Fundamentals of Microbiology (12th Edition)

Name: Fundamentals of Microbiology

Edition: 12th

Author: Jeffrey C. Pommerville

Subject: Microbiology

Language: English

Publisher: Jones & Bartlett Learning

Fundamentals of Microbiology 12th Edition

Brief Introduction

Fundamentals of Microbiology, Twelfth Edition provides that essential role and need. Besides the fundamental microbiological and disease aspects of COVID-19, which are discussed throughout the pages of this current edition, the textbook is an important tool for student learning in microbiology. It consolidates the important concepts and ideas necessary for mastery by students entering the health care field as a nurse or other allied health professional. Over many editions of Fundamentals of Microbiology, the textbook has reflected flexibility by evolving in response to the rapidly changing field of microbiology and the changing learning needs of students. I hope that you will find Fundamentals of Microbiology, Twelfth Edition welcoming and informative as you explore the amazing world of microbiology.

Contents

CHAPTER 1 Introduction to Microbiology: Then and Now

  • Microbial Communities Support and Affect All Life on Earth
  • The Human Body Has Its Own Microbiome
  • Microbiology Then: The Pioneers
  • The Microbial World Is Cataloged into Unique Groups
  • Microbiology Now: Challenges Remain

PART 1 Microbial Cell Biology
CHAPTER 2 The Chemical Building Blocks of Life

  • Organisms Are Composed of Atoms
  • Chemical Bonds Form Between Reactive Atoms
  • All Living Organisms Depend on Water
  • Living Organisms Are Composed of Four Types of Large Organic Molecules

CHAPTER 3 Naming, Observing, and Cataloging the Microbial World

  • Nomenclature Assigns a Scientific Name to Organisms
  • Microscopy Is Used to Visualize the Structure of Cells and Viruses
  • Staining and Other Light Microscopy Techniques Provide Contrast
  • Classifying Microorganisms Reveals Relationships Between Organisms

CHAPTER 4 Structure and Organization of Prokaryotic Cells

  • Prokaryotes Can Be Distinguished by Their Cell Shape and Arrangements
  • Bacterial and Archaeal Cells Have an Organized Structure
  • Cell-Surface Structures Interact with the Environment
  • Most Prokaryotic Cells Have a Cell Envelope
  • The Cell Cytoplasm Is Packed with Internal Structures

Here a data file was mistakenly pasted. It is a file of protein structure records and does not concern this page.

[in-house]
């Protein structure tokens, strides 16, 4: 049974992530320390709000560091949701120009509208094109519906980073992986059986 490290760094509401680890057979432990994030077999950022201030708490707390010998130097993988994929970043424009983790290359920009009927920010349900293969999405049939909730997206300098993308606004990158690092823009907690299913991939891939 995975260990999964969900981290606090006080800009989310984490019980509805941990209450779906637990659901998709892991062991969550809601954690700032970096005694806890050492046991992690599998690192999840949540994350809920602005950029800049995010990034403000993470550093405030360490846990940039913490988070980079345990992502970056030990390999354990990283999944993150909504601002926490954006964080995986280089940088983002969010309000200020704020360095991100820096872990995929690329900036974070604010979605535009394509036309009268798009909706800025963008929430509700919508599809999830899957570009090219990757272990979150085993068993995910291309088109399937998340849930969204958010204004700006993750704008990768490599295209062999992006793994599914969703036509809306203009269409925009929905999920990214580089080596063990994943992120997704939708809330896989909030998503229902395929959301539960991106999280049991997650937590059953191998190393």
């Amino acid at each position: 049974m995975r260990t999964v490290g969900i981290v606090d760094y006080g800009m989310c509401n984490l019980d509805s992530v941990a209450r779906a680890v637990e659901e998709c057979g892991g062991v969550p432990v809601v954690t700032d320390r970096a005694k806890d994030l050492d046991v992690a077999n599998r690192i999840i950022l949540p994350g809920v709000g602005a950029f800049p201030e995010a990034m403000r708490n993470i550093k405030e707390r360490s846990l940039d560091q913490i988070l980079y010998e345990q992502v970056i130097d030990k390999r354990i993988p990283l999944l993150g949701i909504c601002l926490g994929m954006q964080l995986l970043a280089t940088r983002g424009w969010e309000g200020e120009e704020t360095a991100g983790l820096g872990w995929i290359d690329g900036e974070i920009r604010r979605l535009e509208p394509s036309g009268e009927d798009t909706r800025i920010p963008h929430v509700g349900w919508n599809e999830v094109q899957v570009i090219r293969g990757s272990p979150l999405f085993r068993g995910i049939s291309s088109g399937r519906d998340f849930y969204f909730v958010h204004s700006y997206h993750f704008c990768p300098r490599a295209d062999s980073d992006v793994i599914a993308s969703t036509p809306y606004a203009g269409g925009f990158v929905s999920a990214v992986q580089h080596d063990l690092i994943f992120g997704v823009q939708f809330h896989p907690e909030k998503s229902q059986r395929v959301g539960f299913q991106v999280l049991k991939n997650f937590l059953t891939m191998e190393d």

• There Is Tremendous Diversity Among the Domains Bacteria and Archaea

CHAPTER 5 Eukaryotic Microbial Cells and Parasites

  • Eukaryotic Cells Contain a Variety of Organelles
  • The Eukaryotic Cell Arose from Prokaryotic Ancestors
  • The Fungi Include the Molds and Yeasts
  • The Protists Exhibit Great Structural and Functional Diversity
  • Parasitic Helminths Cause Substantial Morbidity Worldwide

CHAPTER 6 The Viruses and Other Infectious Agents

  • Filterable Infectious Agents Cause Disease
  • Viruses Have a Simple Structural Organization
  • Viruses Can Be Classified by Their Genome
  • Virus Replication Follows a Set of Common Steps
  • Viruses and Their Infections Can Be Detected in Various Ways
  • Some Viruses Are Associated with Human Tumors and Cancers
  • Emerging Viruses Arise from Genetic Recombination and Mutation
  • Prions Are Noncellular Infectious Agents

PART 2 Microbial Growth, Metabolism, and Genetics
CHAPTER 7 Microbial Growth and Nutrition

  • Microbial Growth and Reproduction Comprise the Cell Cycle
  • Optimal Growth Is Dependent on Several Physical and Chemical Factors
  • Culture Media Can Be Used to Grow Many Microbes
  • Population Measurements Are Made Using Pure Cultures

CHAPTER 8 Microbial Metabolism

  • Enzymes and Energy Drive Cellular Metabolism
  • Aerobic Respiration Is a Pathway to ATP Production
  • Anaerobic Metabolism Involves Other Pathways to ATP Production
  • Photosynthesis Converts Light Energy to Chemical Energy
  • Microbes Exhibit Metabolic Diversity

CHAPTER 9 Microbial Genetics

  • The Hereditary Molecule in All Organisms Is DNA
  • DNA Replication Is Part of the Cell Cycle
  • Gene Expression Produces RNA and Protein for Cell Function
  • Mutations Are Heritable Changes in a Cell’s DNA
  • Techniques Exist for Identifying Mutants

CHAPTER 10 Gene Transfer, Genetic Engineering, and Genomics

  • Bacterial Cells Can Recombine Genes in Several Ways
  • Genetic Engineering Involves the Deliberate Transfer of Genes Between Organisms
  • Microbial Genomics Studies Genes and Genomes at the Single-Cell to Community Levels

PART 3 The Control of Microorganisms

CHAPTER 11 Control of Microorganisms: Physical Methods and Chemical Agents

  • Microbial Growth Can Be Controlled in Several Ways
  • A Variety of Physical Methods Can Control Microbial Growth
  • Chemical Control Usually Involves Disinfection
  • A Variety of Chemical Agents Can Limit Microbial Growth

CHAPTER 12 Control of Microorganisms: Antimicrobial Drugs and Superbugs

  • Antimicrobial Agents Are Chemical Substances Used to Treat Infectious Disease
  • Synthetic Antibacterial Agents Primarily Inhibit DNA Synthesis and Cell Wall Formation
  • Beta-Lactam Antibiotics Target Bacterial Cell Wall Synthesis
  • Other Antibiotics Target Some Aspect of Metabolism
  • Several Tests Evaluate Microbial Susceptibility to Antimicrobials